By Fishing, Fishing Report

Charleston-Fishing-Report

Charleston was set to bypass Winter and cruise straight into Spring up until the last two weeks. Abnormally chilly weather sent the water temperatures plummeting and made the bite slow down. Redfish hung in there but trout seemed to go back to their normal slumber. With April however, rising temperatures combined with the arrival of baitfish will get things cranking again!

While redfish remain in large schools, they will begin to break up as the water warms. These fish will leave survival mode and become active feeders once again. Over the last few weeks, redfish have been finicky with artificial baits but this should improve. Jerk shad rigged on flutter hooks as well as paddle tail grubs on jigheads will both be effective. Try colors that mimic the natural hues of baitfish like such as silver, grey and translucent blue.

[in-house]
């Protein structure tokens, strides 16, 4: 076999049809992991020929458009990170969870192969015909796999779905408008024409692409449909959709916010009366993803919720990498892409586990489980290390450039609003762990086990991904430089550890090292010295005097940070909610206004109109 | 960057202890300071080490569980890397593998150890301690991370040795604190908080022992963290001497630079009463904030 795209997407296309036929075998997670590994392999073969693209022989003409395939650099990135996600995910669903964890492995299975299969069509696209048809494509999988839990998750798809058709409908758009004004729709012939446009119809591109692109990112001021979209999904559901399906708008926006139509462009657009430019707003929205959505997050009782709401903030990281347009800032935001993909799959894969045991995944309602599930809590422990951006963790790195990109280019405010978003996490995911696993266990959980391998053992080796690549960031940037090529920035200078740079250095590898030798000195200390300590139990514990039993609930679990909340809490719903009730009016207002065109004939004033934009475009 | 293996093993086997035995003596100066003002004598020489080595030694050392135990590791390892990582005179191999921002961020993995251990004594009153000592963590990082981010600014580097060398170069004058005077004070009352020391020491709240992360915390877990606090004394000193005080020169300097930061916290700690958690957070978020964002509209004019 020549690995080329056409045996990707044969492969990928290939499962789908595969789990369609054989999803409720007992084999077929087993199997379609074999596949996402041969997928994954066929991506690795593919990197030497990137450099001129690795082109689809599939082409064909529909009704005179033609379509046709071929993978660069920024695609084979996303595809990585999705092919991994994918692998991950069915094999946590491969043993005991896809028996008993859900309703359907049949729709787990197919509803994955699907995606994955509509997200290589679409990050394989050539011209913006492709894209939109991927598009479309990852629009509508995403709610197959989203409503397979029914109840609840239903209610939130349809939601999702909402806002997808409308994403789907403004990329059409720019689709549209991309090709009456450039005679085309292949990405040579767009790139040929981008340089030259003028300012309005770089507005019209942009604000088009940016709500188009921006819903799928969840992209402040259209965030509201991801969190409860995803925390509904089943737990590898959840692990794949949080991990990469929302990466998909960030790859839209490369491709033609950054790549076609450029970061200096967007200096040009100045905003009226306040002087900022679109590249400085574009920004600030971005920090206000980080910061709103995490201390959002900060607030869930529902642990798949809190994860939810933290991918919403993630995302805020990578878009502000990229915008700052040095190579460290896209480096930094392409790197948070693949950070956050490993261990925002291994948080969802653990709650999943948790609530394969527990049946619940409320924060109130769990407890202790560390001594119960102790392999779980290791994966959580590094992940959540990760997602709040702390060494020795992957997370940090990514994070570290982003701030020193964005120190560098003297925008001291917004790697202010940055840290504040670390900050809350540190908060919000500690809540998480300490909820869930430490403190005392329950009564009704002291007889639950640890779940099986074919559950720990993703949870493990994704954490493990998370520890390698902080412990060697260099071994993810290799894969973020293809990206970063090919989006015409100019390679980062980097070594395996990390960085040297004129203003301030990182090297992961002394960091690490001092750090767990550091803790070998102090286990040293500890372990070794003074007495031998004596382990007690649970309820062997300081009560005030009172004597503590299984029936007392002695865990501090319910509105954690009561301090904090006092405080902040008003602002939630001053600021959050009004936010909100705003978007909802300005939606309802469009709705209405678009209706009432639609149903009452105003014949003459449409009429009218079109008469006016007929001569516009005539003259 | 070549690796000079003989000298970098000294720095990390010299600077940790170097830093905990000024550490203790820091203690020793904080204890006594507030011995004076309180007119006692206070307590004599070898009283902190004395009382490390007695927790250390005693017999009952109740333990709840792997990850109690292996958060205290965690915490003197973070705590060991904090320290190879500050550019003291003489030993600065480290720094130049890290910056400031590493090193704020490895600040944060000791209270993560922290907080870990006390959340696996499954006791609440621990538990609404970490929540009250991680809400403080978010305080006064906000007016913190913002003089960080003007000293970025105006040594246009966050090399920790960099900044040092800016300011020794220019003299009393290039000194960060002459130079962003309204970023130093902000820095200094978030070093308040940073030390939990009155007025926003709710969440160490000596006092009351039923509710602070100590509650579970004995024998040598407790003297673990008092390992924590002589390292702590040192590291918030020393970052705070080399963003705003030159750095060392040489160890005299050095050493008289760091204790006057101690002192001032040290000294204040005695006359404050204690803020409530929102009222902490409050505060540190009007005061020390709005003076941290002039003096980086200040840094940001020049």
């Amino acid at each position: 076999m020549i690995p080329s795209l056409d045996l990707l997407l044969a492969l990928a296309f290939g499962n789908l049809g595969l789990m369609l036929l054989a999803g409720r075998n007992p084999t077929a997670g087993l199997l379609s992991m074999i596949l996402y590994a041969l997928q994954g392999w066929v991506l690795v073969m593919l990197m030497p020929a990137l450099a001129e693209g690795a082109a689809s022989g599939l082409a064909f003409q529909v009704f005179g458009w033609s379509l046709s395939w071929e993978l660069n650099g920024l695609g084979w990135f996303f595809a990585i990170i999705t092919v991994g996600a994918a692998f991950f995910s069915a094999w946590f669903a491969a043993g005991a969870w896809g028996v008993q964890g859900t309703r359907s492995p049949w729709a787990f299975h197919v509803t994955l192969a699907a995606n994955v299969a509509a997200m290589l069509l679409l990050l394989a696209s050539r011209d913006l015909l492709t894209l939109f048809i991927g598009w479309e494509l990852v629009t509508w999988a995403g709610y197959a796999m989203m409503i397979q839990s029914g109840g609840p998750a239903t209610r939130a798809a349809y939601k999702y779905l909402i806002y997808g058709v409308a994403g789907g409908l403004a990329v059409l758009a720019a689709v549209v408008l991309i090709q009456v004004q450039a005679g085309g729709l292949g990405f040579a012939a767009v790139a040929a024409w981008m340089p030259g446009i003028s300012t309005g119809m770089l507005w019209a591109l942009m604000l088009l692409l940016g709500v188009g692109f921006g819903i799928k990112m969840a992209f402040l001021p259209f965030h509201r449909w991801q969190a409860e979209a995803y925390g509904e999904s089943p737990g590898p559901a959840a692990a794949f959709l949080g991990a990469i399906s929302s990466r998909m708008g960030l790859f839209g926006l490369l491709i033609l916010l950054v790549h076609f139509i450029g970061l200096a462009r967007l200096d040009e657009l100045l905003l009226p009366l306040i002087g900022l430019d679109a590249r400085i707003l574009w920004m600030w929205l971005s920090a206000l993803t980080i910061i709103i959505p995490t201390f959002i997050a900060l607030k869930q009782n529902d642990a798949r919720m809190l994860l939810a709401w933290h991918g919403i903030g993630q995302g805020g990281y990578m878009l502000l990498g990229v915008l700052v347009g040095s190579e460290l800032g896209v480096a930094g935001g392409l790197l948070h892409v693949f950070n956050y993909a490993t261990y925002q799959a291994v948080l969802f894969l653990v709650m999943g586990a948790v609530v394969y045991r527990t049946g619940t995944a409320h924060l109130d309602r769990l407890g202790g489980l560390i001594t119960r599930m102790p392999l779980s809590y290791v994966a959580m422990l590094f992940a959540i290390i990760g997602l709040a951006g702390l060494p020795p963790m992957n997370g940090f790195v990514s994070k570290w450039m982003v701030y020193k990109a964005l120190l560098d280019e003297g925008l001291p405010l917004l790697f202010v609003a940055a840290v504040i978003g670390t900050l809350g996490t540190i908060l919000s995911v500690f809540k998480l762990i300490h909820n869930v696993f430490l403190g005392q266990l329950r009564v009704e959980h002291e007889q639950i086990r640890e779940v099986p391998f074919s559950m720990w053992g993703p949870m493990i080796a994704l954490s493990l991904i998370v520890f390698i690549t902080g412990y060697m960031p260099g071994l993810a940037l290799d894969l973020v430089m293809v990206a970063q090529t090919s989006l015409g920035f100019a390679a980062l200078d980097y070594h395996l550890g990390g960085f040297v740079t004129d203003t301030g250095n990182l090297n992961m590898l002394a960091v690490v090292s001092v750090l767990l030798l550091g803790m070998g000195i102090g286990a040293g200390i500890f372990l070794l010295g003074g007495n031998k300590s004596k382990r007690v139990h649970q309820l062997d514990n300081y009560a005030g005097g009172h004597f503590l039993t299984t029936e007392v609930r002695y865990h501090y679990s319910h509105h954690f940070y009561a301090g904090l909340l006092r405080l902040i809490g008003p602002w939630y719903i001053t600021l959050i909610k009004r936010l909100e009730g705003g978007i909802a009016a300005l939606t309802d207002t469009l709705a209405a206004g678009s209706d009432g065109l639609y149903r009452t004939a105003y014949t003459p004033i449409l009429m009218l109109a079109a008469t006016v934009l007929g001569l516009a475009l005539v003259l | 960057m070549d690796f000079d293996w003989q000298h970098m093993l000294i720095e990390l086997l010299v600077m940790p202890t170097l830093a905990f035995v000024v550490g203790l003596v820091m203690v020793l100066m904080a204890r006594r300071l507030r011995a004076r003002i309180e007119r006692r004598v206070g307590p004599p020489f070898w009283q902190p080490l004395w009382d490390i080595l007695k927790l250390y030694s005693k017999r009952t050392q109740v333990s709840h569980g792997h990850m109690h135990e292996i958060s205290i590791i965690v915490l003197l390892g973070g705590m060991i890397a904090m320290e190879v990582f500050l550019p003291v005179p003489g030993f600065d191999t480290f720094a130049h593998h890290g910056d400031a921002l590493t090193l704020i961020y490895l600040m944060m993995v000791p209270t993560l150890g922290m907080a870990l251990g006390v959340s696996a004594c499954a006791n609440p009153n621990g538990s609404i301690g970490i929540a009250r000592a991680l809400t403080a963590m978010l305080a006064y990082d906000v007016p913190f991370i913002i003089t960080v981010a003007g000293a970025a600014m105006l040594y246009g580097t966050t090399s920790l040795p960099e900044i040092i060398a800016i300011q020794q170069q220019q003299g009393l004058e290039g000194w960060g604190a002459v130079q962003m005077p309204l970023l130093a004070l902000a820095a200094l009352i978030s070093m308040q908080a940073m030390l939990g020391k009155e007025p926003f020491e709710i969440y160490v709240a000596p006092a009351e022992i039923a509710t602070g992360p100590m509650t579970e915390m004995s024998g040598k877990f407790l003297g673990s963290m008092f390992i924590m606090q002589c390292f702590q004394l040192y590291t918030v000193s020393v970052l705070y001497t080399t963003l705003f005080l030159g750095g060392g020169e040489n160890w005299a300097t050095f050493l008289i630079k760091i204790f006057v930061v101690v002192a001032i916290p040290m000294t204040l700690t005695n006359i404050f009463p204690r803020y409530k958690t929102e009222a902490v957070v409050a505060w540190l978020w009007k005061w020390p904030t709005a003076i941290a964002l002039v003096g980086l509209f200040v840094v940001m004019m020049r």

When redfish are hesitant, a great solution is to throw chunks of freshly cracked blue crab. Blue crab is simply redfish candy and bait that is rarely refused. Remove the top of the shell, the pinchers and the legs and cut the remainder down the middle. I use size 3/0 circle hooks and put the hook through the bottom flipper hole. This setup will work on the flats, under docks and anywhere redfish are holding. Put the rod in the rod holder and don’t pick it up until the reel is screaming!

The trout bite will begin in earnest this April. The preferred rig of live bait under a popping cork is hard to beat. Live shrimp is now available and will give you another option than mud minnows. It’s a good idea to start carrying your cast net and see if you can find some finger mullet. Finger mullet under a cork is just deadly. Remember to vary the rate of your retrieve and don’t be afraid to let the current take your cork well past the back of your boat.

See you on the water!